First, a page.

Newport film fest continues tributes to John Wayne with screening of ‘El Dorado’

When it comes to ranking Hollywood’s ties to Orange County, John Wayne swaggers at or near the top of the list.

It should come as no surprise then that the Newport Beach Film Festival, which opens Thursday for its 17th year, has made a habit of paying tribute to the legendary actor known as the Duke, who lived in Newport Beach and is buried there.

This year is no exception.

Festival organizers will screen Wayne’s film “El Dorado” on Saturday at the Island Cinema.

Orange County may not have a lot of classic film history, but it does have Wayne, and paying an annual tribute to him is a nice aspect of Newport’s festival, said Cade Russell, its associate director of programming.

“He’s a legend and icon in the film industry,” Russell said of Wayne, who died in 1979 at age 72.

Even the festival’s offices on Quail Street have a Wayne connection — they’re about a block from John Wayne Airport, which was named in the actor’s honor in 1979. Three years later, the airport erected a 9-foot-tall bronze statue of Wayne dressed in Western garb.

Previous Newport film festivals have had events benefiting the John Wayne Cancer Foundation, also based in Newport. In 2007, festival leaders, who called Wayne “one of Newport’s favorite sons,” celebrated what would have been his 100th birthday.

To mark the occasion, they held a news conference aboard the Wild Goose, a 136-foot yacht and former Navy minesweeper that Wayne owned from 1962 until his death. Conference attendees included four generations of the Wayne family.

The following year, the festival launched a “tribute series” that included screening Wayne’s 1948 film “Red River.”

Gregg Schwenk, the festival’s executive director, said at the time that he hoped the series would “introduce younger audiences to one of the great Hollywood legends of all time while attracting older audiences who will enjoy seeing John Wayne once again back on the big screen.”

Other Wayne films the festival has screened include “The Searchers” and “Rio Bravo.”

Ethan Wayne, one of Wayne’s sons, said Tuesday that his father would have been touched by the festival’s continuing tributes.

“I’m sure my father would be humbled, appreciative and warmed by the fact that, 37 years after he passed, the community he loved and chose to live in honors his personality, career and impact by featuring one of his films, ‘El Dorado,’ a great movie for any generation,” Ethan Wayne said in a statement. “I was on the set with him, and the memories of ‘El Dorado’ are some of my earliest and fondest.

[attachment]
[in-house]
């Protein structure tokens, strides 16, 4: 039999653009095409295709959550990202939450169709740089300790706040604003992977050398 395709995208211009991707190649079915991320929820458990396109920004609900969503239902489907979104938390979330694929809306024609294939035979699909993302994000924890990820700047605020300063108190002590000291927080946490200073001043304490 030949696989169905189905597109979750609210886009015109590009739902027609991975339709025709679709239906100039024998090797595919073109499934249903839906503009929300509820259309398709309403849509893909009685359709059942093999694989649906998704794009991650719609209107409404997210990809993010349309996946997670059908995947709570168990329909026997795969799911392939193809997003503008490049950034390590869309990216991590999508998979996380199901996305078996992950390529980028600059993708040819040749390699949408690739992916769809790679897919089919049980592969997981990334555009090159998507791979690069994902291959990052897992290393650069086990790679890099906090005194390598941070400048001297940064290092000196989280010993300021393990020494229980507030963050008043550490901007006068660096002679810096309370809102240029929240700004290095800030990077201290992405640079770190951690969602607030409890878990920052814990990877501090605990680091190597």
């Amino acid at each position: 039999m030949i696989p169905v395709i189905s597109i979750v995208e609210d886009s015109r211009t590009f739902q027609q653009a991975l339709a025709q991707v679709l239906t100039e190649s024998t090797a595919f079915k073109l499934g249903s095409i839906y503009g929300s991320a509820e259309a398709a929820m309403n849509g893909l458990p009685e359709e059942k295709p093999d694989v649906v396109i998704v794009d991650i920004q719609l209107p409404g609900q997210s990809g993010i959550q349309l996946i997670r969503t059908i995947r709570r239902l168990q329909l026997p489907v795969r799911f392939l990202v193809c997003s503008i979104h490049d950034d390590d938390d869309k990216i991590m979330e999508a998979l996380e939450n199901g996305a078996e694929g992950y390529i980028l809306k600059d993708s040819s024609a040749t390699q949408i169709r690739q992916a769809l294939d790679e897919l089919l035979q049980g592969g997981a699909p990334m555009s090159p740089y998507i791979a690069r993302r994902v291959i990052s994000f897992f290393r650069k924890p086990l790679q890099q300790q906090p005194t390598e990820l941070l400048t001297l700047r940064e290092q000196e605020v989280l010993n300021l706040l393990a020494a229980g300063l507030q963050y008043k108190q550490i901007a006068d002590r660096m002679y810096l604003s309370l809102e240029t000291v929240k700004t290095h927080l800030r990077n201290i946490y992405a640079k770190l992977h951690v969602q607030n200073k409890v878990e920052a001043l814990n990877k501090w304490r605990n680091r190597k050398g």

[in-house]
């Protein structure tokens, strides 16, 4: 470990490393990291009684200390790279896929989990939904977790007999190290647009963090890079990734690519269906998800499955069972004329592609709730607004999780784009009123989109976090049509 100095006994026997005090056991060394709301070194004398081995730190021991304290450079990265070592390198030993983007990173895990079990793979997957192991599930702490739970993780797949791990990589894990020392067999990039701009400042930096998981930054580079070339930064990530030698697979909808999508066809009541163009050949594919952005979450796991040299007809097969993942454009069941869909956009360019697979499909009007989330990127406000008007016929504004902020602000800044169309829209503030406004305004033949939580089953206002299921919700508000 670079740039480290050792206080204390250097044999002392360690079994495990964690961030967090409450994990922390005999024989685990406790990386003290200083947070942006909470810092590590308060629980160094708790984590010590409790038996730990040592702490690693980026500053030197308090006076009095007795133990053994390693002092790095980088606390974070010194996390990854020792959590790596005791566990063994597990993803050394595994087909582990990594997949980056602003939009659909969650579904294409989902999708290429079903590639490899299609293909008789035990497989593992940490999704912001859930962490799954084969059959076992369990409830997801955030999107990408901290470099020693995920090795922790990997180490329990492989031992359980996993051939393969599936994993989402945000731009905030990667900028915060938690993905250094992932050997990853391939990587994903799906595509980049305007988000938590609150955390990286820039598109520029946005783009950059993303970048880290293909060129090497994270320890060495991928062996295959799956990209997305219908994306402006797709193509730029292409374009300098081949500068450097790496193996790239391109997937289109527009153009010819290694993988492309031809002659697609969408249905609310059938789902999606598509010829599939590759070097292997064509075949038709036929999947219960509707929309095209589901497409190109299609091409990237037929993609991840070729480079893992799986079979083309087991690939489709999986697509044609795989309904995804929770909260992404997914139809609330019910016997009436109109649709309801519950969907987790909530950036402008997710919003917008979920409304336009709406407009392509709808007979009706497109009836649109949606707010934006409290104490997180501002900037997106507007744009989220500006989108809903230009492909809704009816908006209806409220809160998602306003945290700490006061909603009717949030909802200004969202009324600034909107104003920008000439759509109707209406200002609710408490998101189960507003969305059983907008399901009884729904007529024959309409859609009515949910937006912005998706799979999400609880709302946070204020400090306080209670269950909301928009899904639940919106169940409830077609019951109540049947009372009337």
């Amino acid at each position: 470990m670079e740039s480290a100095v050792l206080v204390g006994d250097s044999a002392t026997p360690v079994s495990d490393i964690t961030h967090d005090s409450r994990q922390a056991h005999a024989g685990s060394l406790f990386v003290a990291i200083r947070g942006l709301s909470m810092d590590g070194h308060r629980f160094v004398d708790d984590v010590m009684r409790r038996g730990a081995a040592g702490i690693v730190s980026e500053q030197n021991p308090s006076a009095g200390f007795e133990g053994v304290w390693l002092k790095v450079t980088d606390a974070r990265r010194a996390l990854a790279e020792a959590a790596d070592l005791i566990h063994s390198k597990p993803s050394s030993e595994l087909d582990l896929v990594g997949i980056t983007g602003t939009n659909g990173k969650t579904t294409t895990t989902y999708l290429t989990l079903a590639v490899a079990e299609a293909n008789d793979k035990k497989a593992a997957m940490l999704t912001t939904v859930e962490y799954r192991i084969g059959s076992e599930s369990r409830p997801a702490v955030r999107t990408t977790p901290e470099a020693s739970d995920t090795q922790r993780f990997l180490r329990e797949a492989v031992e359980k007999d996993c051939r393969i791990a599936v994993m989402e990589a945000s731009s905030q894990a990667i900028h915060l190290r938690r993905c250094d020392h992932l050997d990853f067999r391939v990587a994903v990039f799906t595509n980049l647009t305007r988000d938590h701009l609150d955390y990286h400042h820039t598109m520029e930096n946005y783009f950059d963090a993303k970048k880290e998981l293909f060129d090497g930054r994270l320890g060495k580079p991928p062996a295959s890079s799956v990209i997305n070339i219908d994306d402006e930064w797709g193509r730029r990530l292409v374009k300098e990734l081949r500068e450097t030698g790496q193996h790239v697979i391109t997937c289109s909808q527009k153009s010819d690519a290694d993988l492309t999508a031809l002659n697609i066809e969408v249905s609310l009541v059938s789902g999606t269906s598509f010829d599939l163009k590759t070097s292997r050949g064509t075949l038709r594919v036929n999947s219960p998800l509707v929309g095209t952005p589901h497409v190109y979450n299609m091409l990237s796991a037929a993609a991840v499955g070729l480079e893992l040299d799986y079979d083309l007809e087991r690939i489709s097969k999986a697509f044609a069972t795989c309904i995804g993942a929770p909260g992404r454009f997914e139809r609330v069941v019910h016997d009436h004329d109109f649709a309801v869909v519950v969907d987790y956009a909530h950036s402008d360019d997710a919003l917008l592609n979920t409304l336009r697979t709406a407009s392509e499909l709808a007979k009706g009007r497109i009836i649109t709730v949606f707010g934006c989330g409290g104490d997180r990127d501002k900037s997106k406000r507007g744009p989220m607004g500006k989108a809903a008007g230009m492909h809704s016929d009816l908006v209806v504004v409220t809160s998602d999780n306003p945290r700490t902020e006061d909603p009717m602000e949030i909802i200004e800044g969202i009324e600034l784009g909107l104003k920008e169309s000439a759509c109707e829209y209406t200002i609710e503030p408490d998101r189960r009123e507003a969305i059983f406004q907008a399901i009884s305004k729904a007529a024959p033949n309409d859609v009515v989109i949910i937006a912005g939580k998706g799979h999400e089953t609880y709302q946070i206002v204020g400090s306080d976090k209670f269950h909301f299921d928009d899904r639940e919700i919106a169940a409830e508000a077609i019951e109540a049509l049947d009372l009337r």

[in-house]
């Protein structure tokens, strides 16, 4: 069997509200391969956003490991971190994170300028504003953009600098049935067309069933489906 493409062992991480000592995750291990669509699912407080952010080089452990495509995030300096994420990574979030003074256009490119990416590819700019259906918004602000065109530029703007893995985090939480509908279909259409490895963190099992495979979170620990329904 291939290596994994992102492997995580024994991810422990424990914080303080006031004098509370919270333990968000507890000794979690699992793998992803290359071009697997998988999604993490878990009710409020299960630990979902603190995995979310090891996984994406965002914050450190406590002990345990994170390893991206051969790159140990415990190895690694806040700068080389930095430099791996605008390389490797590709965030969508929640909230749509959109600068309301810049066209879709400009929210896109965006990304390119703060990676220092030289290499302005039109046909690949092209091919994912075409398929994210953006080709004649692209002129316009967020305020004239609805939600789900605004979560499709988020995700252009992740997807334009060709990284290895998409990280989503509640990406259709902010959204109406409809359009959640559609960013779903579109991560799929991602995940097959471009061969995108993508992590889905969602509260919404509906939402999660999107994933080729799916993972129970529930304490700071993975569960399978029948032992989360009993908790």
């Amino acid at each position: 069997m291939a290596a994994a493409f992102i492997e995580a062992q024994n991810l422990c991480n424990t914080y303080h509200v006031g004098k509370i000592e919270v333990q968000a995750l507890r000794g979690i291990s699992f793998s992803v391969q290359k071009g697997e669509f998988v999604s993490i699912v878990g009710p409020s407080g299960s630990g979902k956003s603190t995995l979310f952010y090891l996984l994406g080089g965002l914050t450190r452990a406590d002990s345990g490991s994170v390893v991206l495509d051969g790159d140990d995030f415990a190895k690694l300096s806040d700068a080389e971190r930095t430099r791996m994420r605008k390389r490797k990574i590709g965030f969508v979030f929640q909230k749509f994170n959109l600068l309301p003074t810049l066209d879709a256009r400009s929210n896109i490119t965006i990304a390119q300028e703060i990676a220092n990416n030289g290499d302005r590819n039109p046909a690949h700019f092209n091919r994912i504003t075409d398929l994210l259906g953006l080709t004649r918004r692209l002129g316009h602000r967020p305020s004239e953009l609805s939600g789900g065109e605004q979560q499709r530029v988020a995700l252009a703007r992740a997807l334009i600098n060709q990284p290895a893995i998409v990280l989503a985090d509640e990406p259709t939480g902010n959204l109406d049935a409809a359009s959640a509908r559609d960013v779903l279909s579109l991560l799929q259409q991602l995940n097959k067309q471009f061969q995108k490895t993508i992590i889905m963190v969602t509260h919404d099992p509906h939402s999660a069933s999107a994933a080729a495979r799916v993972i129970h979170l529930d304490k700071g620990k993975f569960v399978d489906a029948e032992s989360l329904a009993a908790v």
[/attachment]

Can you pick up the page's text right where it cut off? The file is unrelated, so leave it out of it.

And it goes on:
“Here’s to you, Dad. You are loved and missed.”

“El Dorado,” directed by Howard Hawks, was released in the United States in 1967. It features Wayne as a gunslinger and Robert Mitchum as a sheriff. Leigh Brackett, also known for her work on “The Big Sleep,” wrote the screenplay.

The film maintains a 100% “tomatometer” approval rating on Rotten Tomatoes, the review aggregator website. After its release, Chicago Sun-Times movie critic Roger Ebert called it “about the most entertaining Western to turn up” that year.

“You could call it, of course, a ‘John Wayne Western,’ ” Ebert wrote. “I guess that means it has the Duke in the saddle once again, drawl and all, making his laconic comments on the state of the universe and marching through old Western cliches. But ‘El Dorado’ is more than that. It is a very good John Wayne Western.”



What: “El Dorado”

When: 11:30 a.m. Saturday

Where: Island Cinema, 999 Newport Center Drive, Newport Beach

Cost: $5

Information:, (949) 253-2880

What: Newport Beach Film Festival

Where: Seven theaters in Newport Beach, Costa Mesa and Santa Ana

When: Thursday through April 28

Cost: $15 general admission for most film screenings; $12 for students, senior citizens and military; some screenings are $5 general admission. Call or check the website for prices for other special events and parties.


Twitter: @BradleyZint